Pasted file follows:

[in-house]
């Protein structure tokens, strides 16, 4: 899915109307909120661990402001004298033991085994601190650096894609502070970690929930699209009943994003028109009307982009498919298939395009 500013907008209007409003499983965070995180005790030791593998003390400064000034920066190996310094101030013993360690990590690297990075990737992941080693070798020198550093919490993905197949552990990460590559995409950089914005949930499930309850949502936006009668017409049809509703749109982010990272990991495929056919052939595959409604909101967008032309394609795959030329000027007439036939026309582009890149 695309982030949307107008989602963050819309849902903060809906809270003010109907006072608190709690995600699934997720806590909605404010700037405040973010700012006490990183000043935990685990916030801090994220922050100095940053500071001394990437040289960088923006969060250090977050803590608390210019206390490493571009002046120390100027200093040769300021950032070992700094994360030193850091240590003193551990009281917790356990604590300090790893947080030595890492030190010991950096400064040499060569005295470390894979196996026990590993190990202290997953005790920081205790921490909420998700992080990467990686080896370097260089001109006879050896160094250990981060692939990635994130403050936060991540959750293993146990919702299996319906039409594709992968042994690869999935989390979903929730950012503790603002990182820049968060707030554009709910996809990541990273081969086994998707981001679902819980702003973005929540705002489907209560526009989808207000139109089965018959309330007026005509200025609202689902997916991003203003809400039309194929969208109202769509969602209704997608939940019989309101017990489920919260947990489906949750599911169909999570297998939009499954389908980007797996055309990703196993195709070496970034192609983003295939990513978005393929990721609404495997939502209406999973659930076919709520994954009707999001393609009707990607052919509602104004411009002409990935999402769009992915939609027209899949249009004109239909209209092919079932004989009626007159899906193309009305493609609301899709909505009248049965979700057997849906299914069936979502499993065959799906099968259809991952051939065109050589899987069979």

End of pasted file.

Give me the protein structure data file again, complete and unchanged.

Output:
[in-house]
């Protein structure tokens, strides 16, 4: 899915109307909120661990402001004298033991085994601190650096894609502070970690929930699209009943994003028109009307982009498919298939395009 500013907008209007409003499983965070995180005790030791593998003390400064000034920066190996310094101030013993360690990590690297990075990737992941080693070798020198550093919490993905197949552990990460590559995409950089914005949930499930309850949502936006009668017409049809509703749109982010990272990991495929056919052939595959409604909101967008032309394609795959030329000027007439036939026309582009890149 695309982030949307107008989602963050819309849902903060809906809270003010109907006072608190709690995600699934997720806590909605404010700037405040973010700012006490990183000043935990685990916030801090994220922050100095940053500071001394990437040289960088923006969060250090977050803590608390210019206390490493571009002046120390100027200093040769300021950032070992700094994360030193850091240590003193551990009281917790356990604590300090790893947080030595890492030190010991950096400064040499060569005295470390894979196996026990590993190990202290997953005790920081205790921490909420998700992080990467990686080896370097260089001109006879050896160094250990981060692939990635994130403050936060991540959750293993146990919702299996319906039409594709992968042994690869999935989390979903929730950012503790603002990182820049968060707030554009709910996809990541990273081969086994998707981001679902819980702003973005929540705002489907209560526009989808207000139109089965018959309330007026005509200025609202689902997916991003203003809400039309194929969208109202769509969602209704997608939940019989309101017990489920919260947990489906949750599911169909999570297998939009499954389908980007797996055309990703196993195709070496970034192609983003295939990513978005393929990721609404495997939502209406999973659930076919709520994954009707999001393609009707990607052919509602104004411009002409990935999402769009992915939609027209899949249009004109239909209209092919079932004989009626007159899906193309009305493609609301899709909505009248049965979700057997849906299914069936979502499993065959799906099968259809991952051939065109050589899987069979």